Ramadan FAQs: Everything you need to know about the holy month in the UAE
1. Am I allowed to eat, drink or smoke in public during fasting hours?
No, during fasting hours, even non-Muslims are expected to follow the rules of fasting. You are allowed to eat, drink and smoke in private. During work, companies are required to provide an eating room away from those fasting.
2. Is there a set time where fast begins and ends?
Fasting follows the sunset and sunrise. So make sure to check up a prayer timing sheet and follow that for the times when eat is not allowed.
3. Do people in UAE have to wear modest clothes?
Modesty in dress is essential during the holy month, and men and women are expected to dress more modestly during Ramadan. In particular, revealing and tight clothing should be avoided. Women should keep cleavage, knees and shoulders covered out of respect. This includes when people are heading for a night out.
4. How should I treat my friends and co-workers who are fasting?
The first week or two is usually the hardest for fasters. Not drinking water, not eating and quitting smoking or medication can have a big effect on those fasting - so don’t be offended if they don’t want to hang out before Iftar.
5. Do stores open during fasting hours?
Yes, however restaurants will be closed. Almost all stores will be closed the hour before and a couple of hours after sunset, so make sure to call to find out when Ramadan hours are. After Iftar, almost everywhere will be open.
6. Is the entire month the same?
No, towards the end, the last 10 days, prayer intensifies as devout Muslims can spend all night praying to make the best out of this holiest time. Workers might come in tired or sleep deprived, along with feeling the effects of the fast, so be mindful.
7. Why is it required to shorten working hours during Ramadan?
This follows the guidelines set up by the Federal Government for public and private sector companies, often omitting the lunch break and finishing the working day in the early afternoon.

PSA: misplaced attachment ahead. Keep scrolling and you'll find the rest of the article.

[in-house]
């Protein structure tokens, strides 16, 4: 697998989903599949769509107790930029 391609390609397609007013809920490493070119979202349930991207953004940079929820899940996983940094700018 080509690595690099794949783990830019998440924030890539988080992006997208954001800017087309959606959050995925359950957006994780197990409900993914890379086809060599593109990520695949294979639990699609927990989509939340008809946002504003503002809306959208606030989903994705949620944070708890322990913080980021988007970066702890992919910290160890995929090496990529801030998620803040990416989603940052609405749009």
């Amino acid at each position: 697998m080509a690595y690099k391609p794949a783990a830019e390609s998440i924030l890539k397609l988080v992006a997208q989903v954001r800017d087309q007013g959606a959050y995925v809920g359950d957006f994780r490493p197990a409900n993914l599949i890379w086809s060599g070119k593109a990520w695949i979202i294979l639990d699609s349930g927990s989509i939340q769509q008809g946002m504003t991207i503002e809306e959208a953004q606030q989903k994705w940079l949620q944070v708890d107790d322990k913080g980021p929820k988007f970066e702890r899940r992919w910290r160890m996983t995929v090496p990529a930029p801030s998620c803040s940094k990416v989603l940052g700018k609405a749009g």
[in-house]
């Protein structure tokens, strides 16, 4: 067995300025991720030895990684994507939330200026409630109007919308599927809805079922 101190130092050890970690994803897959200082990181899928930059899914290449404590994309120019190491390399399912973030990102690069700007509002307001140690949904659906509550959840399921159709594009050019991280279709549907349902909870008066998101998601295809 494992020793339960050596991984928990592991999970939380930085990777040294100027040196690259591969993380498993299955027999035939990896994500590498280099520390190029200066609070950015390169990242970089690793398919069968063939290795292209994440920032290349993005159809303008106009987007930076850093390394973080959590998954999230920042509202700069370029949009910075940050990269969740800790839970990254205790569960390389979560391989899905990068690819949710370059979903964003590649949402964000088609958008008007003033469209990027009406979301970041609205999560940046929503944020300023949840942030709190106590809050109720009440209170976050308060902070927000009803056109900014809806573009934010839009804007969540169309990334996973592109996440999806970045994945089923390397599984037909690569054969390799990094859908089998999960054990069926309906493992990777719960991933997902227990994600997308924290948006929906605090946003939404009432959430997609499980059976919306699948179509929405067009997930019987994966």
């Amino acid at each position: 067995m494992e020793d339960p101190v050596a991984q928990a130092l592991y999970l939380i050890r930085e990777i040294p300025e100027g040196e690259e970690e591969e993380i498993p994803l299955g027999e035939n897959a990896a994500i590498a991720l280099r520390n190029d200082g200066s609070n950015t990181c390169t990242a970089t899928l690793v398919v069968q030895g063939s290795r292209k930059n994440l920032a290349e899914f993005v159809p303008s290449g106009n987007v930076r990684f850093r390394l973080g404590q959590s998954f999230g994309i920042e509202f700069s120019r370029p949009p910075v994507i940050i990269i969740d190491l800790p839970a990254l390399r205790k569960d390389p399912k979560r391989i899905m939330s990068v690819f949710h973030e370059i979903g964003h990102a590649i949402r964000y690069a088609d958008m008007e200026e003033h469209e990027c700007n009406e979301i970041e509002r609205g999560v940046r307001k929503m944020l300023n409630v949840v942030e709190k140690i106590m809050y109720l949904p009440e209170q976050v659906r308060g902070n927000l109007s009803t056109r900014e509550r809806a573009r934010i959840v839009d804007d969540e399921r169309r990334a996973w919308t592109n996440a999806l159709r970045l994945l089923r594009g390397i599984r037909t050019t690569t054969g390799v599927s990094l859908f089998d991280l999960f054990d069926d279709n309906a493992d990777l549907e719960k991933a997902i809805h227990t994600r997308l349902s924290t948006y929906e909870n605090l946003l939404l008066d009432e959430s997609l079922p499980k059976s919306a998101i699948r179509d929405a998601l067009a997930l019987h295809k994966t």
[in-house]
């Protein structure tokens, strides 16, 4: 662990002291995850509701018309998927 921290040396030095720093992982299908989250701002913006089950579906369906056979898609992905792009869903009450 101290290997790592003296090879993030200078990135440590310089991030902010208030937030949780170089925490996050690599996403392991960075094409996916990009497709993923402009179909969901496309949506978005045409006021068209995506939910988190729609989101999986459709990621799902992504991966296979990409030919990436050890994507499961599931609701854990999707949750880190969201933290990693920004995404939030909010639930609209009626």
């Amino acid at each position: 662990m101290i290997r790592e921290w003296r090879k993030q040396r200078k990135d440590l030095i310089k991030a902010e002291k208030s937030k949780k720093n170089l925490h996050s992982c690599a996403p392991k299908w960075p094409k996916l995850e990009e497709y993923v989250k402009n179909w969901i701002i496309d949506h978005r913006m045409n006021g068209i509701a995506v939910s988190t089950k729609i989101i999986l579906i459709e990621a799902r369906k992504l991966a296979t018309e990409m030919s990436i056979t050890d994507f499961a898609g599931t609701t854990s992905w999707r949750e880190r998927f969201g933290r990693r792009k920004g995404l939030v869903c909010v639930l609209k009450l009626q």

8. Does it apply to all employees regardless of their religions?
This applies to all employees, not just Muslims.
9. Is drinking, eating or smoking in a car considered a crime?
If the car is screened off from public view and if a person is in their car and needs a drink, they have to be discreet. If it is seen in public is considered as a crime.
10. Can visitors, tourists or non-Muslim residents go to clubs or buy alcohol during Ramadan?
Most major nightclubs will close for Ramadan. Bars, pubs and lounges will generally remain open but will only serve alcohol after sunset. There is also no live music and nothing above quiet background music in bars and pubs.
11. Do all restaurants stop serving food to residents and visitors even if they are non-Muslims?
Most restaurants and cafes are closed during the day until sunset. Many of them will have a closed off areas and remain open discretely for non-fasters.
12. Where can people who don’t fast get their lunch?
Supermarkets are open. Takeaway food can be delivered. Some hotels have a restaurant available where non-fasters can eat (Dubai is better served than the rest of the UAE in this regard) and room service remains available.